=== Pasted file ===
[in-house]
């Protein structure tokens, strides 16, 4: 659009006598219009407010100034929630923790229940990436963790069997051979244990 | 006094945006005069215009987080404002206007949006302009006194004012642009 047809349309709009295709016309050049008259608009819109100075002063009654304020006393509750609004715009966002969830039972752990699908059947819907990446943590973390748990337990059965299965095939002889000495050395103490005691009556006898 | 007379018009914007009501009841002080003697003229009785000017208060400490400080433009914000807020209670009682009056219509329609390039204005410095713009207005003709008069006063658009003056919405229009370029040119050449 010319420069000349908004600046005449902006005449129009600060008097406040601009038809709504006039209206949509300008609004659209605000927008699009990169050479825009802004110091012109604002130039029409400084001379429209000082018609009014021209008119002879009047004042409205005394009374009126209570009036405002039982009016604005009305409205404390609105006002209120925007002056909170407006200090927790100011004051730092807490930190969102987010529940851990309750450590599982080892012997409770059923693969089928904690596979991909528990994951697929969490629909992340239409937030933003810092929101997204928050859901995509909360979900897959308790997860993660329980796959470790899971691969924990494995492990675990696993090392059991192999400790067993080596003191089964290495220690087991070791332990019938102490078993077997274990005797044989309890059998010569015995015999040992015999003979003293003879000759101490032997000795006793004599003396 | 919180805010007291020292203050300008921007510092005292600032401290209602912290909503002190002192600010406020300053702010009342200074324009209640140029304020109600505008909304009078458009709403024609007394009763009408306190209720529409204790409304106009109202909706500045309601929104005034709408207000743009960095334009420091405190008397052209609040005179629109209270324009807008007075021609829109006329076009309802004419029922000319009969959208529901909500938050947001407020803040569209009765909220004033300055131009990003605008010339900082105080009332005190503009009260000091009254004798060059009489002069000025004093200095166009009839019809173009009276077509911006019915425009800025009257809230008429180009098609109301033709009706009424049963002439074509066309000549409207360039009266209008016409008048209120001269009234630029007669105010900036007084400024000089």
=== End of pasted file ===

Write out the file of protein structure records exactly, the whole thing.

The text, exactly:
[in-house]
């Protein structure tokens, strides 16, 4: 659009006598219009407010100034929630923790229940990436963790069997051979244990 | 006094945006005069215009987080404002206007949006302009006194004012642009 047809349309709009295709016309050049008259608009819109100075002063009654304020006393509750609004715009966002969830039972752990699908059947819907990446943590973390748990337990059965299965095939002889000495050395103490005691009556006898 | 007379018009914007009501009841002080003697003229009785000017208060400490400080433009914000807020209670009682009056219509329609390039204005410095713009207005003709008069006063658009003056919405229009370029040119050449 010319420069000349908004600046005449902006005449129009600060008097406040601009038809709504006039209206949509300008609004659209605000927008699009990169050479825009802004110091012109604002130039029409400084001379429209000082018609009014021209008119002879009047004042409205005394009374009126209570009036405002039982009016604005009305409205404390609105006002209120925007002056909170407006200090927790100011004051730092807490930190969102987010529940851990309750450590599982080892012997409770059923693969089928904690596979991909528990994951697929969490629909992340239409937030933003810092929101997204928050859901995509909360979900897959308790997860993660329980796959470790899971691969924990494995492990675990696993090392059991192999400790067993080596003191089964290495220690087991070791332990019938102490078993077997274990005797044989309890059998010569015995015999040992015999003979003293003879000759101490032997000795006793004599003396 | 919180805010007291020292203050300008921007510092005292600032401290209602912290909503002190002192600010406020300053702010009342200074324009209640140029304020109600505008909304009078458009709403024609007394009763009408306190209720529409204790409304106009109202909706500045309601929104005034709408207000743009960095334009420091405190008397052209609040005179629109209270324009807008007075021609829109006329076009309802004419029922000319009969959208529901909500938050947001407020803040569209009765909220004033300055131009990003605008010339900082105080009332005190503009009260000091009254004798060059009489002069000025004093200095166009009839019809173009009276077509911006019915425009800025009257809230008429180009098609109301033709009706009424049963002439074509066309000549409207360039009266209008016409008048209120001269009234630029007669105010900036007084400024000089």